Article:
Massachusetts, 1969. When Tracy Burrows leaves Bakersfield, Alabama, to attend university at the prestigious Radcliffe College in Cambridge, Massachusetts, it was with the intention of making it to Harvard Law by keeping her head in the books and without causing any waves. Little did she realize how impossible this might be…
Tracy finds herself in the midst of the Student Movement, on one of the most active college campuses in the country. As a young, black woman, sitting out isn’t an option, especially when she casually begins to date Kurt, a white, affluent, law student with his own ties to the South. Tracy is startled to discover that she’s revolutionary without even trying.
As Kurt and Tracy’s relationship grows more serious, a secret from Kurt’s past threatens everything that Tracy is working toward. Questions arise about race, relationships, and Tracy’s own growing social consciousness. As she struggles with how much she’s willing to give up to achieve her goals, Tracy realizes that the biggest lessons in life are the ones learned outside of the classroom.
Brilliantly capturing the tumultuous spirit of the late 1960s, A House of Cards explores the gambles often taken when it comes to love.
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A House of Cards
By Jacqueline White
iUniverse, Inc.Copyright © 2011 Jacqueline White
All right reserved.
Chapter OneTHE SHUFFLE
September 15, 1969
At this very moment the world is in the process of converting energy....
This was the pearl of wisdom that I discovered in those wee hours between midnight and dawn when all of the truth, mysteries, and questions of life and the universe are revealed to us mere mortals. In other words: I couldn't sleep.
In the morning, I would be moving into my room at Wolbach Hall, officially on my own for the first time in my life, and in only a few days, a few short days, I'd be starting my first year at Radcliffe College. I was excited. The first days of school were always exciting to me, and I had been waiting for this one a long time. Ever since I was little I wanted to attend Harvard, walk the Square, take study breaks along the Charles, swap ideas with the most preeminent minds in the country, and finally I was here! Okay . . . so maybe Radcliffe wasn't exactly Harvard, but that was merely geography. On Monday I wasn't just starting another day of school, I was starting the first day of my future! Who wouldn't be excited about that?
Unfortunately it wasn't excitement that was keeping me up: it was images of a past that would never convert into the future.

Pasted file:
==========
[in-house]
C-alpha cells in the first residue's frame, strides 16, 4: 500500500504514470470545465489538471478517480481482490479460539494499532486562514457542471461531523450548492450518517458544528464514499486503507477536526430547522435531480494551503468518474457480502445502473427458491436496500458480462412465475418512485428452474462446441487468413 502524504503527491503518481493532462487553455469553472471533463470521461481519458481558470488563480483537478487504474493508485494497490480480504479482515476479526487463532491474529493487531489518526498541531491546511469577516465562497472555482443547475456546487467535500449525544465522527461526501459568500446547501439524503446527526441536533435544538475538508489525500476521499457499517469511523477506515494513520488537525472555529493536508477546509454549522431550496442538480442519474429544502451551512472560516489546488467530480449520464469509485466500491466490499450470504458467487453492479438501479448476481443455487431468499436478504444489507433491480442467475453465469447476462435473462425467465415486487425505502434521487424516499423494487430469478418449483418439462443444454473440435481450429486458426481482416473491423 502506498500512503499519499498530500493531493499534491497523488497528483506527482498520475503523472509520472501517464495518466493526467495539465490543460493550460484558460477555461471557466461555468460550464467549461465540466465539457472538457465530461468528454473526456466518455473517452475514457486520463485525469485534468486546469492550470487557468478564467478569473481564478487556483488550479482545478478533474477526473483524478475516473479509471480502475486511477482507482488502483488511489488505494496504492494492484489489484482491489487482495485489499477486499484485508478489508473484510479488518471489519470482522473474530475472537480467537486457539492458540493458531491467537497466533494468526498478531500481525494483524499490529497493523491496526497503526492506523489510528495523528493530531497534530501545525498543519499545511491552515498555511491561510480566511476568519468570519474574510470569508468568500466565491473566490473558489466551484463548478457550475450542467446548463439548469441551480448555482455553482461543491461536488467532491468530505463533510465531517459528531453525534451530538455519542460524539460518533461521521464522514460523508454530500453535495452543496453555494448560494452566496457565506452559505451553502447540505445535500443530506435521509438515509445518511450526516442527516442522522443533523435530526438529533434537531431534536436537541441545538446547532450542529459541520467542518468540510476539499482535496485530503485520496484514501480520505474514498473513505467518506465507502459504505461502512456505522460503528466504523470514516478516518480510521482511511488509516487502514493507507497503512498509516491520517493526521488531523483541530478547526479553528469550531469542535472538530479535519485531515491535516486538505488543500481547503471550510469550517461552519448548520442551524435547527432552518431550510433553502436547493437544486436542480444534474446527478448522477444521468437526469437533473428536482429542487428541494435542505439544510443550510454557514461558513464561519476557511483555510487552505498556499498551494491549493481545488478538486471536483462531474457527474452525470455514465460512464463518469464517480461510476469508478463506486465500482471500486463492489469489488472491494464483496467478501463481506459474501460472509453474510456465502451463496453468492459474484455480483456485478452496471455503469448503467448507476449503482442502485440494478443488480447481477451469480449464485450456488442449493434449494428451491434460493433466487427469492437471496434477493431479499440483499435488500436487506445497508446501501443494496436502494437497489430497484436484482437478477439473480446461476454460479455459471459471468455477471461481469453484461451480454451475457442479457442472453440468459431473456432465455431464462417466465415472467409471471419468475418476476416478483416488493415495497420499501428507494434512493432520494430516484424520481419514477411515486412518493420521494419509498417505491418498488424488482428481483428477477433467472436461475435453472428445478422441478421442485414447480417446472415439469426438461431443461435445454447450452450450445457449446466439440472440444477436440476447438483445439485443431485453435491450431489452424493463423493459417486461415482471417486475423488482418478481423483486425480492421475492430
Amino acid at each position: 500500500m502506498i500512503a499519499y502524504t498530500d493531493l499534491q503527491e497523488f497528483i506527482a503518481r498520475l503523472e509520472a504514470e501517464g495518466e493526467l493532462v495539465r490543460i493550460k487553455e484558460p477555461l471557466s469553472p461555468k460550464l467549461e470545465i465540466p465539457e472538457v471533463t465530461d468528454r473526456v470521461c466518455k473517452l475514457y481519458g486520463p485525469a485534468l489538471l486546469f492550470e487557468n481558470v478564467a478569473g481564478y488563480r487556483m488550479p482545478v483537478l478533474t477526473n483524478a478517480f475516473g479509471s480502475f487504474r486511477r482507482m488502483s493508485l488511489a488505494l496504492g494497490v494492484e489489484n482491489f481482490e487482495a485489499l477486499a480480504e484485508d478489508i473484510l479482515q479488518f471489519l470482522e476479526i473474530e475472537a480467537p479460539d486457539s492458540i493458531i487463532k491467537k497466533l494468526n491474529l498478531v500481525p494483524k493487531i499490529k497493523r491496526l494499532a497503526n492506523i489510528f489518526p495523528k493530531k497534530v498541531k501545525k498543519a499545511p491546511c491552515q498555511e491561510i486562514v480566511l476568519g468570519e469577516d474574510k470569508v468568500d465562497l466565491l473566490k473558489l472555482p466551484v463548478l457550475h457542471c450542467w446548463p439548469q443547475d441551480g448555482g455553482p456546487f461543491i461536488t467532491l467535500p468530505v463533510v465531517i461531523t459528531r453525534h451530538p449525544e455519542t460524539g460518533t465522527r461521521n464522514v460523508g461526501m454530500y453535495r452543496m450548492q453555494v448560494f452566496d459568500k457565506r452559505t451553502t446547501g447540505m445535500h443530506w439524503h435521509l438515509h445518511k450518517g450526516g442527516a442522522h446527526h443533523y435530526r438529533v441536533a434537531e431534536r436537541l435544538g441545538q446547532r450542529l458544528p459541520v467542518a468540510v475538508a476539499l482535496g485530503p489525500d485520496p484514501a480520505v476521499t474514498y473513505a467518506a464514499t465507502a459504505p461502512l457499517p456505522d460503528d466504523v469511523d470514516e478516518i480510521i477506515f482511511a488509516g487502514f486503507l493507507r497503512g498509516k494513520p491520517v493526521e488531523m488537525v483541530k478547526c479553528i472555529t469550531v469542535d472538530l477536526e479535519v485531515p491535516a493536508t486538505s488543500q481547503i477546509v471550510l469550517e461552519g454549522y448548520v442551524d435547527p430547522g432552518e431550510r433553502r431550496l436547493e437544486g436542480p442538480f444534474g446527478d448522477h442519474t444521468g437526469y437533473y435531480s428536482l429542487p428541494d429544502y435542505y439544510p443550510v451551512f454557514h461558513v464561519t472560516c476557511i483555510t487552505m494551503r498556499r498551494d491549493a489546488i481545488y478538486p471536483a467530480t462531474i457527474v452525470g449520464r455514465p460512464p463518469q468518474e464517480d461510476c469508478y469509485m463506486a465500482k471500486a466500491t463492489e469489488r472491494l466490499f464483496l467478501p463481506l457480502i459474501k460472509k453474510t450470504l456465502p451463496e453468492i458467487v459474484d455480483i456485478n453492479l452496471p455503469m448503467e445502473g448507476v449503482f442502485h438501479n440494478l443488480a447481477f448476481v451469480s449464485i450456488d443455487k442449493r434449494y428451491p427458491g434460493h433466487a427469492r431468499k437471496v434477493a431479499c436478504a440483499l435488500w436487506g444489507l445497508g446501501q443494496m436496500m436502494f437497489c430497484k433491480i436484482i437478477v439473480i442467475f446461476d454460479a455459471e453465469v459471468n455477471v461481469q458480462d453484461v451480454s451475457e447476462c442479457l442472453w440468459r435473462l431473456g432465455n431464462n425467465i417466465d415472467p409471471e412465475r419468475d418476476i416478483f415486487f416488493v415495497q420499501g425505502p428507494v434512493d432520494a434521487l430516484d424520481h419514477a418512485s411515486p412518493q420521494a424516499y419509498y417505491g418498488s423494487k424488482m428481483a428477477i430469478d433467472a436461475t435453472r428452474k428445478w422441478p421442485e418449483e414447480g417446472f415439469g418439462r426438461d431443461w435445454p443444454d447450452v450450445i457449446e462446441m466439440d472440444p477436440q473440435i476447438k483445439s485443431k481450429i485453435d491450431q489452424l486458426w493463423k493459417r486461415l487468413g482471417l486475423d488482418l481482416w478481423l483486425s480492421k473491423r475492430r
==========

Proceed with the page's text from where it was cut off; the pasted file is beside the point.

I switched on the lamp and located my composition book from the last spot that it had been before I'd made an attempt at sleep. At the moment it was brand new, nearly empty, the pages fresh, white, and ready to receive the many mysteries of the world. The only thing that had been written in it so far was the one question that my philosophy teacher, Dr. Geiger, had started and ended the summer term on: What is duty?
All summer long we'd discussed ethics in the modern arena. We discussed the War, the Woman's Movement, the Civil Rights Movement, the Labor Movement, and all semester he questioned, "What is duty?"
He had hurled that question at us as if it were the most important one we'd ever be asked; as if the answer were life and death.
"Oh, but it is," Professor Geiger would insist passionately. "Eichmann claimed that he was only going to work every morning; that he was only doing his duty. The slaughter of 11. Million. People." he would say slowly, each word its own sentence. "As merely the course of duty. Boys grow from playing with toy guns to becoming toy soldiers convinced that they must serve their duty in order to become real men."
Professor Geiger had lost two brothers during World War II: one had enlisted willingly the day he'd turned 18, and the other had been drafted and had died in a bar fight the night before he was supposed to be shipped out. They'd died within several months of each other while he was in college busy obtaining his degree. "It is a matter of life and death," he'd repeat, with more gravity.
Underneath that one, solitary, question, I wrote an oversimplified answer: Duty is doing what you are morally obligated to do.
What is obligation, then? I mused. Do we have a social responsibility, a social conscious? When should social responsibility evoke civil disobedience? If we are merely acting on that which we should be doing morally are we really being disobedient? Is doing what you should do morality, or is it just complicity? Those that are complicit do what they're told to do, when they're told to do it: they are potential until they are called to motion.
That sentence, particularly the word "potential" brought me out of my current string of musings. As long as I can remember people have told me that I had the potential to do anything I put my mind to, that I held promise. Whenever I heard that, it used to make me feel prideful, special even; that is until my very first ever physics class made me forever hate that word. Potential energy is merely energy that exists, at rest. Potential, then, is only the capability of mobility, not the actual movement. Potential is a wedge.
I am not potential energy, I wrote, I am kinetic, and as such I will not wait until my back is against the wall before I act!
I decided to make that my mission statement for the upcoming school year: Energy!
I turned the page and wrote that word down at the very top of my notebook wondering if a one word mission statement was too perfunctory. I wrote down "perfunctory" beside the word "energy". Perfunctory =.